Manchester has firmly resisted the government’s backing for elected mayors, but that could be about to change. Tory sources at their conference in Birmingham were suggesting that in return for extra powers for the city region, Labour would concede the concept of an elected mayor for the Combined Authority.


The Scottish Referendum aftermath has sparked a feverish debate about how the North of England should be governed. On Merseyside it has caused a fresh outbreak of tension between Liverpool and Wirral. The city’s mayor Joe Anderson, denied the leadership of the Combined Authority by Wirral leader Phil Davies, declared that if the government was going to decentralise powers and fiscal responsibility “it would need to know that this is not being managed by a group of part time councillors who meet every four to six weeks.”


The Mayor claims that the Liverpool City Region is in danger of being left behind when the government devolves extra powers because the area views things through “the short-sighted prism of local politics”.


Wirral Council would see things differently and is spearheading a drive to widen the debate about how the whole of the North can benefit from devolution, not just the city regions.


It is very much in the interests of business investment and people’s welfare, that the North’s politicians representing both city regions and the large number of towns and rural areas in between can speak with a united voice on a complete blueprint for the future government of the north. If they can’t then the winners will be a more powerful Scotland and Borisland to the south!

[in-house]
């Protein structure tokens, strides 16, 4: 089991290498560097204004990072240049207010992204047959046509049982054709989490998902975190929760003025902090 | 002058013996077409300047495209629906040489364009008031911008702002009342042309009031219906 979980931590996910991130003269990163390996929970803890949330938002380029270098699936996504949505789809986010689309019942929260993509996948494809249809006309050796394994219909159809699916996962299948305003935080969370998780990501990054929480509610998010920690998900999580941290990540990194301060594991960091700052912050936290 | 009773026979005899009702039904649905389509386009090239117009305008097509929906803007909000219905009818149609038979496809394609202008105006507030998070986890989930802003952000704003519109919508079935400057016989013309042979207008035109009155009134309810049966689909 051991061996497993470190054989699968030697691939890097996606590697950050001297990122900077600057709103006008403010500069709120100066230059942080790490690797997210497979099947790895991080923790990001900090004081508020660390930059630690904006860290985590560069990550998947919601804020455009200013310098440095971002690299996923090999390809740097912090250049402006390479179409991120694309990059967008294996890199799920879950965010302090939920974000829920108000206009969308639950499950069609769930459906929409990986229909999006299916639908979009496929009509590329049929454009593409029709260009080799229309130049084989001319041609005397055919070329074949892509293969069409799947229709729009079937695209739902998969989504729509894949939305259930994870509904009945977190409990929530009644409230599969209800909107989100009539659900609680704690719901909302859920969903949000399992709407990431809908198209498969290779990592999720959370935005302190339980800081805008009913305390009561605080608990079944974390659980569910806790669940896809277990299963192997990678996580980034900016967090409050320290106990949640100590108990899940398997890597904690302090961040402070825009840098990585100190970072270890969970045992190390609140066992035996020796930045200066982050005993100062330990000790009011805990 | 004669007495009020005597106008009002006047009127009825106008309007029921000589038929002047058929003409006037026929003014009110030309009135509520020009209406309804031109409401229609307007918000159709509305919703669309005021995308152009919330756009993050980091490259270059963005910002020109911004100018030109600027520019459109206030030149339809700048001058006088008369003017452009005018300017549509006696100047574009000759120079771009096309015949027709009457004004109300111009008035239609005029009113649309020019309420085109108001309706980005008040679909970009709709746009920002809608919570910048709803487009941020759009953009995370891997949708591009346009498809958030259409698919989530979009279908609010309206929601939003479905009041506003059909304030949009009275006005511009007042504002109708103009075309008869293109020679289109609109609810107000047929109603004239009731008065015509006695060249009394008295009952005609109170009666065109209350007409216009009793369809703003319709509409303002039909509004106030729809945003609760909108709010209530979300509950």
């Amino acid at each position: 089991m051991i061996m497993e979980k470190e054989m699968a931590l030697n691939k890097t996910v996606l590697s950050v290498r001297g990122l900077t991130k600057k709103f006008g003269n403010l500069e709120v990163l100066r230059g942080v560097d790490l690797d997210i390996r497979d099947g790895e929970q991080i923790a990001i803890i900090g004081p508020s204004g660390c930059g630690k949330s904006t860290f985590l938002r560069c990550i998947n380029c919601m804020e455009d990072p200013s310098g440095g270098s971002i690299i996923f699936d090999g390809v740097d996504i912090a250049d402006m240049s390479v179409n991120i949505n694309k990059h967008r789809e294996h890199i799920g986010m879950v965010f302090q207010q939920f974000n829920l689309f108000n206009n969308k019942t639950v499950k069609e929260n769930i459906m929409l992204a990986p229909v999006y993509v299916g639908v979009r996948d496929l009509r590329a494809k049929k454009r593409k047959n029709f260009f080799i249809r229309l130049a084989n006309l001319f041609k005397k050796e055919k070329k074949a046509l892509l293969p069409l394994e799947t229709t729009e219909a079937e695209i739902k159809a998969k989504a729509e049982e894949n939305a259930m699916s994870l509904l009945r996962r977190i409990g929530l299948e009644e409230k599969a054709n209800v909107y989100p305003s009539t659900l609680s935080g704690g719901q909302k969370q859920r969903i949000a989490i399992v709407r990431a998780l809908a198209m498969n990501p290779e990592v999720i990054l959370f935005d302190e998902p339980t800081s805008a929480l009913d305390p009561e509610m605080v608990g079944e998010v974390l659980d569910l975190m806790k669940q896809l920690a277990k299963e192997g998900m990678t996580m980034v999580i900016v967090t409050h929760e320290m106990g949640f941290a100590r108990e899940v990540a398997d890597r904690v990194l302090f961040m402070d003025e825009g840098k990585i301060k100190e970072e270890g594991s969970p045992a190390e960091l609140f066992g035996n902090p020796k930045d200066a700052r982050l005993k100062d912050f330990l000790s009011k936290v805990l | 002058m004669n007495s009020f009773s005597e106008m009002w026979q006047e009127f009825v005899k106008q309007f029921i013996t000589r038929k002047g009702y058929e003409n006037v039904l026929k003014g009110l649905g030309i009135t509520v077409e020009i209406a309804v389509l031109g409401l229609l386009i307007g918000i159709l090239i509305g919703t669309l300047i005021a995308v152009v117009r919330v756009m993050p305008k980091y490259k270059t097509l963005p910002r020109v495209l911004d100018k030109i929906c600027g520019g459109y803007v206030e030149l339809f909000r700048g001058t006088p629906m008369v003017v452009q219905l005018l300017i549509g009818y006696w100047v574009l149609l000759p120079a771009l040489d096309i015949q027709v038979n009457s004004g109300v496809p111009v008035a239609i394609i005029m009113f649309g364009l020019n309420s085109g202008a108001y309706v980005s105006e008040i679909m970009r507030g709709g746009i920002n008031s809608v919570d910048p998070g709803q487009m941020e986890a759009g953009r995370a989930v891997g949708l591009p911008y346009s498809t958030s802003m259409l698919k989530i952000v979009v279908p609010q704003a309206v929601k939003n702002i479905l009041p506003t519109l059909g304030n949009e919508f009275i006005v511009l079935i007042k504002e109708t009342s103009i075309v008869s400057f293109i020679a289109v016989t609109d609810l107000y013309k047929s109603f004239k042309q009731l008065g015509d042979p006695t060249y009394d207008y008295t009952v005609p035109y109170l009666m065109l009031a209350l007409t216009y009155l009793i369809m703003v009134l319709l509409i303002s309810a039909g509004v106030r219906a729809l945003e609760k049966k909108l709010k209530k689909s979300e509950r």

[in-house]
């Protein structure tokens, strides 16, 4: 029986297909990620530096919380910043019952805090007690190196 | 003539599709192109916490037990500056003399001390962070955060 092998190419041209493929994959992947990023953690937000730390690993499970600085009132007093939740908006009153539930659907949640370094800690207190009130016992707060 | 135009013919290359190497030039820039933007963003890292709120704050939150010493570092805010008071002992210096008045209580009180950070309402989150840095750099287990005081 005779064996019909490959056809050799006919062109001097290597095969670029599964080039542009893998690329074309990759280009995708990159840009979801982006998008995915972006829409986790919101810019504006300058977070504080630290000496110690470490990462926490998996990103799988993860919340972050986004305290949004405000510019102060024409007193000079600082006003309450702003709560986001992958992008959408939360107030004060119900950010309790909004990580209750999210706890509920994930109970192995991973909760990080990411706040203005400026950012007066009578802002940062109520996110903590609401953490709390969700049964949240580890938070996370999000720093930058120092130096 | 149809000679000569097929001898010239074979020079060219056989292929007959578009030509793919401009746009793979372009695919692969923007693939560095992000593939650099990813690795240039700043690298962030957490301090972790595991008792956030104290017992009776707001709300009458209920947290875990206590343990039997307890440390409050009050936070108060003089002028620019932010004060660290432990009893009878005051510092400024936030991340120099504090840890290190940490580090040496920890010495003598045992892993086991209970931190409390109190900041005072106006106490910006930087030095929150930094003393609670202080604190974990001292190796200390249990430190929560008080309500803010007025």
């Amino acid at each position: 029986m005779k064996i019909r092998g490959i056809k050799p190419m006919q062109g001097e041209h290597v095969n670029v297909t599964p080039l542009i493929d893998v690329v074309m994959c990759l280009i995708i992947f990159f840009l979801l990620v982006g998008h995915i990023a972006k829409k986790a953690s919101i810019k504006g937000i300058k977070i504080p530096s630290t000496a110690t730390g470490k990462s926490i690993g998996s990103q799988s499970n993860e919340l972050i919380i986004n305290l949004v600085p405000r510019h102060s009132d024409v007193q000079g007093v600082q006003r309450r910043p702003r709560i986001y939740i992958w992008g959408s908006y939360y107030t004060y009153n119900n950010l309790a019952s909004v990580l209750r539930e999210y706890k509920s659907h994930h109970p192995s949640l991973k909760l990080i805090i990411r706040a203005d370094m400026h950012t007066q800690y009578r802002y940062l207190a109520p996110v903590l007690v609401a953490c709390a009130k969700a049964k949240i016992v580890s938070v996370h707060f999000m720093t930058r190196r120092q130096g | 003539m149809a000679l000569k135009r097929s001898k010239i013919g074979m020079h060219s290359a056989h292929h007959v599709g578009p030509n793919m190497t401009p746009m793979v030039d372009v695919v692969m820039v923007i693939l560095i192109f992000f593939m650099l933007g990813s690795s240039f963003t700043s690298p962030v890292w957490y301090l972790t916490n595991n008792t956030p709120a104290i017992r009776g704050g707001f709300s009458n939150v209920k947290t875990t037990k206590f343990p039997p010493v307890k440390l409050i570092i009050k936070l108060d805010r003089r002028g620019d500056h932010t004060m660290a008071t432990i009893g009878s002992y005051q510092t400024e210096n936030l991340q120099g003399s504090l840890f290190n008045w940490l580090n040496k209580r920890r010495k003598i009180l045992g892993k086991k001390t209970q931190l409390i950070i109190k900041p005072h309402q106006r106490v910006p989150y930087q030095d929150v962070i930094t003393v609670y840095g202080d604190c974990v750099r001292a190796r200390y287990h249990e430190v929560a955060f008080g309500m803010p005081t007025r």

The Conservatives left Birmingham in upbeat mood despite polling predictions that they can’t win May’s General Election.


They’ve decided to take UKIP on following the latest defection. Delegates delighted in telling me how ex Tory MP Mark Reckless had been chased out of a Rochester pub along with UKIP leader Nigel Farage by Conservatives angered by their former MP’s treachery.

This must be the right approach. There is no appeasing people who want to take us out of Europe. They must be opposed and the British people warned about the prospects for UK business outside the EU.